In this new scenario, we revolutionaries have the responsibility to work to make use as much as possible of the discontent of the masses, in order to strengthen our forces and the revolutionary movement in general. The particular conditions in each country will determine the organizational forms and types of struggle in order to fulfill these purposes. We are aware that generally we must work so that the workers and peoples have a political alternative, so that they see in the proposals of the revolutionary left and of scientific socialism the way to achieve their emancipation with the seizure of power.

We who are taking part in this International Seminar express our solidarity and give our support to the workers and peoples of the world who are fighting for their rights, against oppression, against discrimination, against imperialist plunder, for freedom and democracy. We make their fights our own; together we will break the chains of exploitation and domination and we will liberate humanity from the rule of capital.

Quito, July 29, 2016

Revolutionary Communist Party, PCRA

Revolutionary Communist Party, PCRB
Movement of Neighborhood Struggle, MLB

Communist Reconstruction Project

Communist Party of Colombia Marxist-Leninist
Communist Party of Colombia Maoist
Yanacona Indigenous Community, Cauca
Movement for the Popular Constituent Assembly, MCP

Communist Party of Labor
Broad Front of the Dominican Republic
Juan Pablo Duarte Teachers Current
Movement of Working Women of the Dominican Republic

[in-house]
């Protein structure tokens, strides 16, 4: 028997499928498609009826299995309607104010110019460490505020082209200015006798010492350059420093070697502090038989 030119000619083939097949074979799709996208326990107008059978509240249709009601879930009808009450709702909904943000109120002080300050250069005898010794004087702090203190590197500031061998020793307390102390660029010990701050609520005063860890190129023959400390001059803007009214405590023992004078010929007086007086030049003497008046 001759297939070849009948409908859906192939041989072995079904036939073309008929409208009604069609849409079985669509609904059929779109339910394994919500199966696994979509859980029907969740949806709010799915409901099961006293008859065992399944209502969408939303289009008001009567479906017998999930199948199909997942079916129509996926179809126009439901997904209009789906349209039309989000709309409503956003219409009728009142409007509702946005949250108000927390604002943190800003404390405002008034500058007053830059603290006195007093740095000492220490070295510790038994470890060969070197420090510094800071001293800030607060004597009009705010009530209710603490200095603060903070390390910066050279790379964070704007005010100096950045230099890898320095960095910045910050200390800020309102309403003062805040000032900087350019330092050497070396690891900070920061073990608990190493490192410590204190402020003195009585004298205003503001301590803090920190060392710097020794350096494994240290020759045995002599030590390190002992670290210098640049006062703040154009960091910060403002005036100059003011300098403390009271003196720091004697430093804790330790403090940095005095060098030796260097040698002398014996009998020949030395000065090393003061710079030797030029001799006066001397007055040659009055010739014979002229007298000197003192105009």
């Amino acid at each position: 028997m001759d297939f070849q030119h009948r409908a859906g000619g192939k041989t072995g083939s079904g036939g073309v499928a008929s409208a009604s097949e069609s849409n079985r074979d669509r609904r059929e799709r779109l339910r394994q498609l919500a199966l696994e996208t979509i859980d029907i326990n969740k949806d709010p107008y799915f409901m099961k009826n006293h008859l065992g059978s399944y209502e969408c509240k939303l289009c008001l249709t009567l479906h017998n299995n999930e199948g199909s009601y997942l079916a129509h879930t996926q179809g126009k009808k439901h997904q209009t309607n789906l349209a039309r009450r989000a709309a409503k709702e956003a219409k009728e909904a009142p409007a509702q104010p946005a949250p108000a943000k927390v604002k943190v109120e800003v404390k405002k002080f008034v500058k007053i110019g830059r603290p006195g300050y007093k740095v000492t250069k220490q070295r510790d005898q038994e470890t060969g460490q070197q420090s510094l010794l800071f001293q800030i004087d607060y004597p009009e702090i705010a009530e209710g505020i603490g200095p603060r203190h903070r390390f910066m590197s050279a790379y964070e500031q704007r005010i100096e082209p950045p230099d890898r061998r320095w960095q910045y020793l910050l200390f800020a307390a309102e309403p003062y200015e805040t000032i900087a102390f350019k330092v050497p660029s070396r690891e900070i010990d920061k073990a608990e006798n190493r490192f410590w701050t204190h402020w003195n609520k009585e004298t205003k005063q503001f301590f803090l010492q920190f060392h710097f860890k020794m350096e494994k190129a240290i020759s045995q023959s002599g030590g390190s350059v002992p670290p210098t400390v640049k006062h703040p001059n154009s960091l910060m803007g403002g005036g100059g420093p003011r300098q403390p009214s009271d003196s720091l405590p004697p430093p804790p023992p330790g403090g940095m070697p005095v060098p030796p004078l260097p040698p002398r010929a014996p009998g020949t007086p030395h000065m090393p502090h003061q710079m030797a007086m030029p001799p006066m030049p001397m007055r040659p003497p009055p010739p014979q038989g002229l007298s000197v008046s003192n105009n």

Caribbean Youth
Democratic Front

Union of Independent Workers of Various Trades of El Salvador, STINOVES
Union Coordinator of El Salvador

Marxist-Leninist Party of Germany, MLPD

Communist-Platform for the Communist Party of the Proletariat of Italy

Communist Party of Mexico Marxist-Leninist
Revolutionary Popular Front

Peruvian Communist Party Marxist-Leninist
Marxist-Leninist Party of Peru
Revolutionary Popular Bloc
Regional Front of the Central Jungle
Council of Youths of Puno

International League of Peoples Struggle, ILPS

April 26 Movement, formerly Coordinating Committee of Solidarity with Puerto Rico and Latin America

Party of Communists, USA
(on signing the Final Declaration the PCUSA explained that China's situation is still being discussed within the organization)

February 28 Revolutionary Movement

General Union of Workers (UGTE)
National Union of Educators (UNE)
Popular Unity Movement
Single Federation of Rural Social Security Affiliates
Federation of University Students (FEUE)
Revolutionary Front of the University Left (FRIU)
Federation of Secondary Students (FESE)
Women’s Movement for Change (MMEC)
United Confederation of Barrios (CUBE)
United Confederation of Retailers and Self-Employed Workers (CUCOMITAE)
Union of Popular Artists (UNAPE)
Revolutionary Youth of Ecuador (JRE)
Marxist-Leninist Communist Party of Ecuador